• Backing off risk. Ideally, we would like to see our listeners backing off risk in their portfolios in the last couple of years prior to retirement. That doesn’t mean their monies are sitting in cash but that we would like to ideally keep what they have, while also providing the opportunity for more growth, with of course additional contributions.
  • Remaining in Your Positions. If you haven’t backed down the risk, we would likely suggest that you REMAIN in your positions vs. selling to
    cash and seek out a professional opinion. If you are selling out on the way down, you are likely not to be sitting well when the market does return.
  • The definition of a market correction is when the market falls 10 percent from its 52-week high. A pullback allows the market to consolidate before going toward higher highs. Each of the bull markets in the last 40 years has had a correction. It’s a natural part of the market cycle.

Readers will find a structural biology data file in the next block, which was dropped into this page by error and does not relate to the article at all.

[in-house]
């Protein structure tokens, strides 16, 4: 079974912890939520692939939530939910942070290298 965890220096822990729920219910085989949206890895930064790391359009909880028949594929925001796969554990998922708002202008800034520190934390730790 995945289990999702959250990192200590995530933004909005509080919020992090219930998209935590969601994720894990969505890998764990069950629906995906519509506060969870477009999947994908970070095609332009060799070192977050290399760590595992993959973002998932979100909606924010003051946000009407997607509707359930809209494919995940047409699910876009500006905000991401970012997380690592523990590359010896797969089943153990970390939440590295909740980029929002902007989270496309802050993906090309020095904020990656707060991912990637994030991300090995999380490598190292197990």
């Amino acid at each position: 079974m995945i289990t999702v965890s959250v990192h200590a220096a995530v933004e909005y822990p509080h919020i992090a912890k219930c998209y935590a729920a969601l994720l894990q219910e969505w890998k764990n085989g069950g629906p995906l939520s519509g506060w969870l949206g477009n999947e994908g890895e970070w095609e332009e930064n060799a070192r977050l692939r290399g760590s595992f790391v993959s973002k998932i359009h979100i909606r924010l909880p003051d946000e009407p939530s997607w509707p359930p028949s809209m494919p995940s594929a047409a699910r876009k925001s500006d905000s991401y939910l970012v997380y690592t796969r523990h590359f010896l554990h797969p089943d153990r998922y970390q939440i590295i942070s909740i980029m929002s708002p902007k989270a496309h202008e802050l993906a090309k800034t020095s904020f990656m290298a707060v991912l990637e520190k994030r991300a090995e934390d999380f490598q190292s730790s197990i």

• Corrections can occur in any asset class. Stock market corrections are an inevitable part of investing. Historical analysis shows these corrections result in a 13% decline and take about four months to recover to prior levels, on average. But there’s one big caveat: this is only if it does not fall into bear market territory, down 20% from a high. If the losses stretch to 20%, then there’s more pain ahead and a longer recovery time.